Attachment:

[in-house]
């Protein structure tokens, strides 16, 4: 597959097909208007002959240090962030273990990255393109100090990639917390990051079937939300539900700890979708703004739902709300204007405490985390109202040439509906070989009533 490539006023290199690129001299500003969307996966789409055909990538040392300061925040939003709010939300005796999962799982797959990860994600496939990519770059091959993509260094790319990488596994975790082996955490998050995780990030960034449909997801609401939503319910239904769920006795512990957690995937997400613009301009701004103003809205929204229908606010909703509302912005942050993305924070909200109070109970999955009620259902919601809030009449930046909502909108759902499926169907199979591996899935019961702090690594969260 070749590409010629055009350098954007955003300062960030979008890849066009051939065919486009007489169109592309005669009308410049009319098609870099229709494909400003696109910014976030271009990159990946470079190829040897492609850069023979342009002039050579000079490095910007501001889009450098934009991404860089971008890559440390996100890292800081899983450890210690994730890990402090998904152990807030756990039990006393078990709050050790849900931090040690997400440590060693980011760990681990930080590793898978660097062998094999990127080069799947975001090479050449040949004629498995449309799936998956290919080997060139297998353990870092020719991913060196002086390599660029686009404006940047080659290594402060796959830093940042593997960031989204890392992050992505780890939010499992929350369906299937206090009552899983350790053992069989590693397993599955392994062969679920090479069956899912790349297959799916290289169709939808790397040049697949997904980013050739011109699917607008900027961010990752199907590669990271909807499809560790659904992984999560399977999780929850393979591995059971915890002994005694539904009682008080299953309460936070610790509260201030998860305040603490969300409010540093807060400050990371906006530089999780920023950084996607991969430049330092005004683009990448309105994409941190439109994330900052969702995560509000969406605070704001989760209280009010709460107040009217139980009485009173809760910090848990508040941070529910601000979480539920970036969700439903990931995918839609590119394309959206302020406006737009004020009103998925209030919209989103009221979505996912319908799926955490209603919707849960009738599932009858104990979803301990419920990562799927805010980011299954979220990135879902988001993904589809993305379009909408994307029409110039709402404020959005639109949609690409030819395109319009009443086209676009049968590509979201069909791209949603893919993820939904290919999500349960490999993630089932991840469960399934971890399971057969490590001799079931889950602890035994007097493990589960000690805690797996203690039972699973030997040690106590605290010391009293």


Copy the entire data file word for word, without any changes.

[in-house]
């Protein structure tokens, strides 16, 4: 597959097909208007002959240090962030273990990255393109100090990639917390990051079937939300539900700890979708703004739902709300204007405490985390109202040439509906070989009533 490539006023290199690129001299500003969307996966789409055909990538040392300061925040939003709010939300005796999962799982797959990860994600496939990519770059091959993509260094790319990488596994975790082996955490998050995780990030960034449909997801609401939503319910239904769920006795512990957690995937997400613009301009701004103003809205929204229908606010909703509302912005942050993305924070909200109070109970999955009620259902919601809030009449930046909502909108759902499926169907199979591996899935019961702090690594969260 070749590409010629055009350098954007955003300062960030979008890849066009051939065919486009007489169109592309005669009308410049009319098609870099229709494909400003696109910014976030271009990159990946470079190829040897492609850069023979342009002039050579000079490095910007501001889009450098934009991404860089971008890559440390996100890292800081899983450890210690994730890990402090998904152990807030756990039990006393078990709050050790849900931090040690997400440590060693980011760990681990930080590793898978660097062998094999990127080069799947975001090479050449040949004629498995449309799936998956290919080997060139297998353990870092020719991913060196002086390599660029686009404006940047080659290594402060796959830093940042593997960031989204890392992050992505780890939010499992929350369906299937206090009552899983350790053992069989590693397993599955392994062969679920090479069956899912790349297959799916290289169709939808790397040049697949997904980013050739011109699917607008900027961010990752199907590669990271909807499809560790659904992984999560399977999780929850393979591995059971915890002994005694539904009682008080299953309460936070610790509260201030998860305040603490969300409010540093807060400050990371906006530089999780920023950084996607991969430049330092005004683009990448309105994409941190439109994330900052969702995560509000969406605070704001989760209280009010709460107040009217139980009485009173809760910090848990508040941070529910601000979480539920970036969700439903990931995918839609590119394309959206302020406006737009004020009103998925209030919209989103009221979505996912319908799926955490209603919707849960009738599932009858104990979803301990419920990562799927805010980011299954979220990135879902988001993904589809993305379009909408994307029409110039709402404020959005639109949609690409030819395109319009009443086209676009049968590509979201069909791209949603893919993820939904290919999500349960490999993630089932991840469960399934971890399971057969490590001799079931889950602890035994007097493990589960000690805690797996203690039972699973030997040690106590605290010391009293």